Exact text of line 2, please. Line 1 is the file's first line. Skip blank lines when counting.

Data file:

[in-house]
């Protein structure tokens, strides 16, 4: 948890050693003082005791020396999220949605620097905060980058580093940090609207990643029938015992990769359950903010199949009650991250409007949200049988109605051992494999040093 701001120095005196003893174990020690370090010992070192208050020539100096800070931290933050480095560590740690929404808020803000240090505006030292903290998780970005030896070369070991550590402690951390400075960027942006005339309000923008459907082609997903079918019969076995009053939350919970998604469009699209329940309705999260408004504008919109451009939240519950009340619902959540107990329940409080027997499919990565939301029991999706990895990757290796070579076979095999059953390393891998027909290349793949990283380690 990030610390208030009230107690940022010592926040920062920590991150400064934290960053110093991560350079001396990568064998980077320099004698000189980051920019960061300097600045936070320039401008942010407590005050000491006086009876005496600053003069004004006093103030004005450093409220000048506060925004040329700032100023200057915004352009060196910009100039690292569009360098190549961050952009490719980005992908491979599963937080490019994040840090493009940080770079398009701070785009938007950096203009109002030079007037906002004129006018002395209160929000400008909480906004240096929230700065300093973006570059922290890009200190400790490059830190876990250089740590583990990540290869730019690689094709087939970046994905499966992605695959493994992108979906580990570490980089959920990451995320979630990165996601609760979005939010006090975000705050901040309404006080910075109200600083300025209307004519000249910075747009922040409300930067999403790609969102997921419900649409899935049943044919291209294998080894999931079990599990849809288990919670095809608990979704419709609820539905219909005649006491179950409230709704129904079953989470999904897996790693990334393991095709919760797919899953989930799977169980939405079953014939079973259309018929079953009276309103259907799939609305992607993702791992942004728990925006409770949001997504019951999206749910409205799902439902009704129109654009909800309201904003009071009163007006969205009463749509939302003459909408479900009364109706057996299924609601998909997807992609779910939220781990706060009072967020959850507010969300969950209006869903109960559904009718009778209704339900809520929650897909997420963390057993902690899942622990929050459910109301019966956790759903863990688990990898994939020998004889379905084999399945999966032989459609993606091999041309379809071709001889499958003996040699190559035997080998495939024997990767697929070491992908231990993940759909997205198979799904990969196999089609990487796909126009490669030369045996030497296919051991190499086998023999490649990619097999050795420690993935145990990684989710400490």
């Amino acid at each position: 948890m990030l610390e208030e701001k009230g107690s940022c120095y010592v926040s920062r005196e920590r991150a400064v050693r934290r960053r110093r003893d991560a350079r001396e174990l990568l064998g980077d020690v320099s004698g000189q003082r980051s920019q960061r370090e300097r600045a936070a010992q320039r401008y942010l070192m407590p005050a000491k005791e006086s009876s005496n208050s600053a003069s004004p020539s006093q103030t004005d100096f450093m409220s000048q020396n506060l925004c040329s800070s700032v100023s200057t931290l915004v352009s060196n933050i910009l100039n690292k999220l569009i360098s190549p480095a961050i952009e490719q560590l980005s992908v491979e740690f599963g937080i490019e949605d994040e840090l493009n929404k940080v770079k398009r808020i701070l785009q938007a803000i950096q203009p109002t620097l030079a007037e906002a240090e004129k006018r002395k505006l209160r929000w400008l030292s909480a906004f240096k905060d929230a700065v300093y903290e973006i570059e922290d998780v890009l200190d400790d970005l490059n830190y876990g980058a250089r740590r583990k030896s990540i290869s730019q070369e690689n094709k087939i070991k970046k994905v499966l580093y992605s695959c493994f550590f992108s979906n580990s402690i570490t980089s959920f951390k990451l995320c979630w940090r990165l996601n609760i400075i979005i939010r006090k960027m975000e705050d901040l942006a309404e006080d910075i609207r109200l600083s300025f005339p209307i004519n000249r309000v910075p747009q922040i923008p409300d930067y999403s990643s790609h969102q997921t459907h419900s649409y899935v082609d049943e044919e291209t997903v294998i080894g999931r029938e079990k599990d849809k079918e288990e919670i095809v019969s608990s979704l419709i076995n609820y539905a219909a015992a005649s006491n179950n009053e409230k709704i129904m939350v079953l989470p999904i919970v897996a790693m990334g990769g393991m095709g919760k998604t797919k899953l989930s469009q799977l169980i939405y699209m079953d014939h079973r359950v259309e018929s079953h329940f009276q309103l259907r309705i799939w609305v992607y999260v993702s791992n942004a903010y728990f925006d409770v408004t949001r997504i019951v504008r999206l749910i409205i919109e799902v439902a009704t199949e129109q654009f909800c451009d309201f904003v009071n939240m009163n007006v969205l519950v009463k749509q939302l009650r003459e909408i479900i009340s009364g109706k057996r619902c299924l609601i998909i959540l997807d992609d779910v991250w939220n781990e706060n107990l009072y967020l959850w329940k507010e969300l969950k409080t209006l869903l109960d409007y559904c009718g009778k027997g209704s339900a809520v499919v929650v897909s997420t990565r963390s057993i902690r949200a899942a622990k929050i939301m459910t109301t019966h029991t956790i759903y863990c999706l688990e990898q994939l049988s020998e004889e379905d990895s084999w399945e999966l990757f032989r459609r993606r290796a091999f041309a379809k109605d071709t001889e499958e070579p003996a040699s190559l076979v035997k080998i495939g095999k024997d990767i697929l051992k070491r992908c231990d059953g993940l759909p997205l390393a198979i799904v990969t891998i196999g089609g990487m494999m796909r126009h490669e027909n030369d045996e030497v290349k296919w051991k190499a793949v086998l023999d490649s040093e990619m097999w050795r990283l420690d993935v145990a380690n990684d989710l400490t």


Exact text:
């Protein structure tokens, strides 16, 4: 948890050693003082005791020396999220949605620097905060980058580093940090609207990643029938015992990769359950903010199949009650991250409007949200049988109605051992494999040093 701001120095005196003893174990020690370090010992070192208050020539100096800070931290933050480095560590740690929404808020803000240090505006030292903290998780970005030896070369070991550590402690951390400075960027942006005339309000923008459907082609997903079918019969076995009053939350919970998604469009699209329940309705999260408004504008919109451009939240519950009340619902959540107990329940409080027997499919990565939301029991999706990895990757290796070579076979095999059953390393891998027909290349793949990283380690 990030610390208030009230107690940022010592926040920062920590991150400064934290960053110093991560350079001396990568064998980077320099004698000189980051920019960061300097600045936070320039401008942010407590005050000491006086009876005496600053003069004004006093103030004005450093409220000048506060925004040329700032100023200057915004352009060196910009100039690292569009360098190549961050952009490719980005992908491979599963937080490019994040840090493009940080770079398009701070785009938007950096203009109002030079007037906002004129006018002395209160929000400008909480906004240096929230700065300093973006570059922290890009200190400790490059830190876990250089740590583990990540290869730019690689094709087939970046994905499966992605695959493994992108979906580990570490980089959920990451995320979630990165996601609760979005939010006090975000705050901040309404006080910075109200600083300025209307004519000249910075747009922040409300930067999403790609969102997921419900649409899935049943044919291209294998080894999931079990599990849809288990919670095809608990979704419709609820539905219909005649006491179950409230709704129904079953989470999904897996790693990334393991095709919760797919899953989930799977169980939405079953014939079973259309018929079953009276309103259907799939609305992607993702791992942004728990925006409770949001997504019951999206749910409205799902439902009704129109654009909800309201904003009071009163007006969205009463749509939302003459909408479900009364109706057996299924609601998909997807992609779910939220781990706060009072967020959850507010969300969950209006869903109960559904009718009778209704339900809520929650897909997420963390057993902690899942622990929050459910109301019966956790759903863990688990990898994939020998004889379905084999399945999966032989459609993606091999041309379809071709001889499958003996040699190559035997080998495939024997990767697929070491992908231990993940759909997205198979799904990969196999089609990487796909126009490669030369045996030497296919051991190499086998023999490649990619097999050795420690993935145990990684989710400490």